Three years after launching the official Stack Exchange app that provides users access to more than 100 of its sites at one place, the company has now released a standalone Stack Overflow app on Android and iOS. The popular question and answer platform for software developers also has a number of unofficial third-party apps, most of which are little more than customized wrappers for its desktop site. Version 1.0 of the official Stack Overflow Android app can now be downloaded from the Google Play Store on devices running Android 4.1 (Jelly Bean) and higher. However, while the iOS version of the app is already in its stable channel, the Android version is currently only in Beta. According to the official release notes on Google Play, the app is fully functional and without any major bugs, although, some “small tweaks” to the UI can be expected in the stable release.
Stack Overflow has been an extremely popular platform for both professional and enthusiast programmers ever since its inception in 2008 as a more open alternative to sites like Experts Exchange. With more people accessing the site on the go, demand for a standalone app was getting stronger for a while, and the site has now finally responded with the answer many of its users have been hoping for. The newly-launched Stack Overflow app will let users do pretty much everything they can do on the Stack Exchange app, which means you’ll be able to ask questions, make comments and up-vote answers through the new app. In case you choose to have both apps on your device, the optional Push Notifications will split between the two apps, which means Stack Overflow notifications will appear in the Stack Overflow app, while all other Stack Exchange notifications will appear in the Stack Exchange app.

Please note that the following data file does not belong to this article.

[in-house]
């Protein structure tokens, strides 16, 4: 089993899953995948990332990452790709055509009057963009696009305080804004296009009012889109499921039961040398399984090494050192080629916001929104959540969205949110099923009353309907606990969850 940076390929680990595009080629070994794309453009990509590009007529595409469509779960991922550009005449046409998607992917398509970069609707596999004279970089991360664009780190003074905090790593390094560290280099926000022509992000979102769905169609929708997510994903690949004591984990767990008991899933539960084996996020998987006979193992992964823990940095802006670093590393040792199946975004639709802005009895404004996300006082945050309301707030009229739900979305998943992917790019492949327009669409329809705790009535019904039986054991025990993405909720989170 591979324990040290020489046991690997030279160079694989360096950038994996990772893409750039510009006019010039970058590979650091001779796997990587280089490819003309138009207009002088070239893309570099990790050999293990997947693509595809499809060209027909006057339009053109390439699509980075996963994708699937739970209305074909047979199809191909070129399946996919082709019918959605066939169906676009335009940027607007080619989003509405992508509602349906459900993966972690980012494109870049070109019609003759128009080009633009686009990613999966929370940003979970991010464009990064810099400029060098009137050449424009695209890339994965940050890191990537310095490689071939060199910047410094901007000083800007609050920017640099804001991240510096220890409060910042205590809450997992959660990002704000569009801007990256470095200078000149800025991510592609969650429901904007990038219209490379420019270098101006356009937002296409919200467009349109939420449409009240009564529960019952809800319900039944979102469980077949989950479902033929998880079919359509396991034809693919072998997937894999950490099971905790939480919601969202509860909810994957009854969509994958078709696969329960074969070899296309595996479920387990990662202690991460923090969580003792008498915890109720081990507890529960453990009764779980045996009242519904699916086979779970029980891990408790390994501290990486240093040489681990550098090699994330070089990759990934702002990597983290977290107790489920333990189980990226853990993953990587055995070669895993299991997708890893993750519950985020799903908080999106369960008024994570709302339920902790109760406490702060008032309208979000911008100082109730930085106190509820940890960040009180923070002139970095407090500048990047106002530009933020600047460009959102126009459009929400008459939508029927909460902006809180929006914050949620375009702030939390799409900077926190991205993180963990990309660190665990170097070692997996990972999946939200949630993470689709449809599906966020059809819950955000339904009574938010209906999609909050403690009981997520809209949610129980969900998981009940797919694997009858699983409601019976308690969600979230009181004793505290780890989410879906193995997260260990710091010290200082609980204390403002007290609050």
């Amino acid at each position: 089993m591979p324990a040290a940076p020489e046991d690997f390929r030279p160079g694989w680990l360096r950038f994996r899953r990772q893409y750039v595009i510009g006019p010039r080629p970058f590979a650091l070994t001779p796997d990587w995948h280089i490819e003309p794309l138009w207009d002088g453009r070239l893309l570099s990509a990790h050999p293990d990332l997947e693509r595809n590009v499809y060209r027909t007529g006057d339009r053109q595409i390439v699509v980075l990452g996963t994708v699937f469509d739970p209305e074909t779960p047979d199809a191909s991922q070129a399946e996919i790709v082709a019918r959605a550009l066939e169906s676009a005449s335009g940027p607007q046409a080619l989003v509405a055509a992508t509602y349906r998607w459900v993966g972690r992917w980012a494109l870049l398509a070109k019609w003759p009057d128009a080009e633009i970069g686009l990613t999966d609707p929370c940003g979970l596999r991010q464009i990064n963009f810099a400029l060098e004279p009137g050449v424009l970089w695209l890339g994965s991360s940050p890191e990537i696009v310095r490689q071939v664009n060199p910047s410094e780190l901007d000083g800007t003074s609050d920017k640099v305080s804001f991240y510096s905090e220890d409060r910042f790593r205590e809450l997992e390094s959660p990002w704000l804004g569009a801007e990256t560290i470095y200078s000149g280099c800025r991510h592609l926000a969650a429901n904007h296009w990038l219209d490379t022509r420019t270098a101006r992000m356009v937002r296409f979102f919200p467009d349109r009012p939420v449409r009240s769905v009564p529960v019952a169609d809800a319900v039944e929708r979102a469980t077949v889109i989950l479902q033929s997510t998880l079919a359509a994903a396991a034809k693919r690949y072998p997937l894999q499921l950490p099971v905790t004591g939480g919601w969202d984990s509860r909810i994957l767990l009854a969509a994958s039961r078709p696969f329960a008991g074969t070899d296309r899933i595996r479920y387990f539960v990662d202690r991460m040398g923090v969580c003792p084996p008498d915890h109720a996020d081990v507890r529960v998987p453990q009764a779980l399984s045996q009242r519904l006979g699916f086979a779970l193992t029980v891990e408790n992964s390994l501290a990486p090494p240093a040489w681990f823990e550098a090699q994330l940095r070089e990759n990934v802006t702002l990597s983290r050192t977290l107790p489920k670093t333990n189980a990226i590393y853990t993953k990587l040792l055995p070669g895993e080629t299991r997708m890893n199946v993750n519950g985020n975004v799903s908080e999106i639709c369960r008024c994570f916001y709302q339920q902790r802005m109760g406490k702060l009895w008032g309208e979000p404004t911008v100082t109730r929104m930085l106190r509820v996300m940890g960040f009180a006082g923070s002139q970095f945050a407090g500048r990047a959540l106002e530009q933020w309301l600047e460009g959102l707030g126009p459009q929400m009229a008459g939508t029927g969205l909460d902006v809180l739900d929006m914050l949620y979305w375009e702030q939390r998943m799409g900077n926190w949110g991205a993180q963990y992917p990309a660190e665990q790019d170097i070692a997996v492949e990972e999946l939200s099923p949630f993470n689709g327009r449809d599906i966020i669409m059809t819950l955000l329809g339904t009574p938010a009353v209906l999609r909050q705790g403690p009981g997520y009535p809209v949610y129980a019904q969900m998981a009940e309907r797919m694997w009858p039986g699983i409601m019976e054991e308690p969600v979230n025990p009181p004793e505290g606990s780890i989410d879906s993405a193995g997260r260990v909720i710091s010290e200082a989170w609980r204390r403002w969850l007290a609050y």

The two apps will have almost identical functionality for now, but with one major difference – while the new app will only cater to Stack Overflow users, the existing Stack Exchange app will continue to cover the company’s network of over 170 communities (including Stack Overflow). Meanwhile, Android and iOS users may have now got what they wanted, but Windows Mobile and BlackBerry OS users will apparently have no such joy, as the app is not expected to be released on either of the two platforms. That is of course, understandable, given how both of these platforms, together, account for such a small amount of all new global smartphone sales, with the market now dominated almost entirely by Android and iOS. Either way, it’s nice to see Stack Overflow finally rolling out its official standalone app, which is available through the link below.